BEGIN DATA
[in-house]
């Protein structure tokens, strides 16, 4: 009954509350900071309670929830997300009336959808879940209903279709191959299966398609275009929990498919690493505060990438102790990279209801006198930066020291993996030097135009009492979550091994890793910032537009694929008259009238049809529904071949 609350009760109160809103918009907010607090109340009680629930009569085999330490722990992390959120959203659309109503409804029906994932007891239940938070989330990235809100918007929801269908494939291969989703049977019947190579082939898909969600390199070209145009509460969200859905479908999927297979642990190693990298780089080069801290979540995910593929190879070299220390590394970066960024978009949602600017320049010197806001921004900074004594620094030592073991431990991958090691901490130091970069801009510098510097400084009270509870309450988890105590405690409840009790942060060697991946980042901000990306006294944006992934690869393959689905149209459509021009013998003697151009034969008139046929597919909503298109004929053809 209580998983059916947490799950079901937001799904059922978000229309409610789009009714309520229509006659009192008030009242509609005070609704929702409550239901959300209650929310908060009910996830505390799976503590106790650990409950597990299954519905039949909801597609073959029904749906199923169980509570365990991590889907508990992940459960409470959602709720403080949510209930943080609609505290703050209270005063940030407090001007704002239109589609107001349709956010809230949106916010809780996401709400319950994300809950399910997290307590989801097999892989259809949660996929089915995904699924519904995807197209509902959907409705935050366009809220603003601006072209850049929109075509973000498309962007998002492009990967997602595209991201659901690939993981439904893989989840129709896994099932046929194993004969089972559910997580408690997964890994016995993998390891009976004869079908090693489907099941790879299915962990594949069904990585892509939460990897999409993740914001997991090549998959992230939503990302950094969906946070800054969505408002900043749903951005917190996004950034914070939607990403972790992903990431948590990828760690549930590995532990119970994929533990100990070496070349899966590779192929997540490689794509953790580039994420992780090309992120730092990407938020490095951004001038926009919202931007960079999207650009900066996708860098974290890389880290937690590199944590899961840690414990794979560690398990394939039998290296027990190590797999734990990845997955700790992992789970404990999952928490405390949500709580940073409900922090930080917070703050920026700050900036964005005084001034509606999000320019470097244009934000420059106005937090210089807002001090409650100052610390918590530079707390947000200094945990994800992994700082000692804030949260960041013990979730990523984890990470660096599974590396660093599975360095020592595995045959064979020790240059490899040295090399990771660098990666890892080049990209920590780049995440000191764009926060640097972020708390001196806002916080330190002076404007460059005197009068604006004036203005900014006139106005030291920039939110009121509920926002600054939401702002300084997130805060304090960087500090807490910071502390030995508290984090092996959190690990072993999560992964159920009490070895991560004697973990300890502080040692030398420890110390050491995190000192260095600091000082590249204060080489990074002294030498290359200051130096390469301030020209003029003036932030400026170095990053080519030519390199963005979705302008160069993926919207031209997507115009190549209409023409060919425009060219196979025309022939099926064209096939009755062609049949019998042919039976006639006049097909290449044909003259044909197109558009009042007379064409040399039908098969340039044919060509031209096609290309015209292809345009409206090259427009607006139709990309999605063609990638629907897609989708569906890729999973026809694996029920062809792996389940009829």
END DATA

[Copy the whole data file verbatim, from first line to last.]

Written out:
[in-house]
């Protein structure tokens, strides 16, 4: 009954509350900071309670929830997300009336959808879940209903279709191959299966398609275009929990498919690493505060990438102790990279209801006198930066020291993996030097135009009492979550091994890793910032537009694929008259009238049809529904071949 609350009760109160809103918009907010607090109340009680629930009569085999330490722990992390959120959203659309109503409804029906994932007891239940938070989330990235809100918007929801269908494939291969989703049977019947190579082939898909969600390199070209145009509460969200859905479908999927297979642990190693990298780089080069801290979540995910593929190879070299220390590394970066960024978009949602600017320049010197806001921004900074004594620094030592073991431990991958090691901490130091970069801009510098510097400084009270509870309450988890105590405690409840009790942060060697991946980042901000990306006294944006992934690869393959689905149209459509021009013998003697151009034969008139046929597919909503298109004929053809 209580998983059916947490799950079901937001799904059922978000229309409610789009009714309520229509006659009192008030009242509609005070609704929702409550239901959300209650929310908060009910996830505390799976503590106790650990409950597990299954519905039949909801597609073959029904749906199923169980509570365990991590889907508990992940459960409470959602709720403080949510209930943080609609505290703050209270005063940030407090001007704002239109589609107001349709956010809230949106916010809780996401709400319950994300809950399910997290307590989801097999892989259809949660996929089915995904699924519904995807197209509902959907409705935050366009809220603003601006072209850049929109075509973000498309962007998002492009990967997602595209991201659901690939993981439904893989989840129709896994099932046929194993004969089972559910997580408690997964890994016995993998390891009976004869079908090693489907099941790879299915962990594949069904990585892509939460990897999409993740914001997991090549998959992230939503990302950094969906946070800054969505408002900043749903951005917190996004950034914070939607990403972790992903990431948590990828760690549930590995532990119970994929533990100990070496070349899966590779192929997540490689794509953790580039994420992780090309992120730092990407938020490095951004001038926009919202931007960079999207650009900066996708860098974290890389880290937690590199944590899961840690414990794979560690398990394939039998290296027990190590797999734990990845997955700790992992789970404990999952928490405390949500709580940073409900922090930080917070703050920026700050900036964005005084001034509606999000320019470097244009934000420059106005937090210089807002001090409650100052610390918590530079707390947000200094945990994800992994700082000692804030949260960041013990979730990523984890990470660096599974590396660093599975360095020592595995045959064979020790240059490899040295090399990771660098990666890892080049990209920590780049995440000191764009926060640097972020708390001196806002916080330190002076404007460059005197009068604006004036203005900014006139106005030291920039939110009121509920926002600054939401702002300084997130805060304090960087500090807490910071502390030995508290984090092996959190690990072993999560992964159920009490070895991560004697973990300890502080040692030398420890110390050491995190000192260095600091000082590249204060080489990074002294030498290359200051130096390469301030020209003029003036932030400026170095990053080519030519390199963005979705302008160069993926919207031209997507115009190549209409023409060919425009060219196979025309022939099926064209096939009755062609049949019998042919039976006639006049097909290449044909003259044909197109558009009042007379064409040399039908098969340039044919060509031209096609290309015209292809345009409206090259427009607006139709990309999605063609990638629907897609989708569906890729999973026809694996029920062809792996389940009829």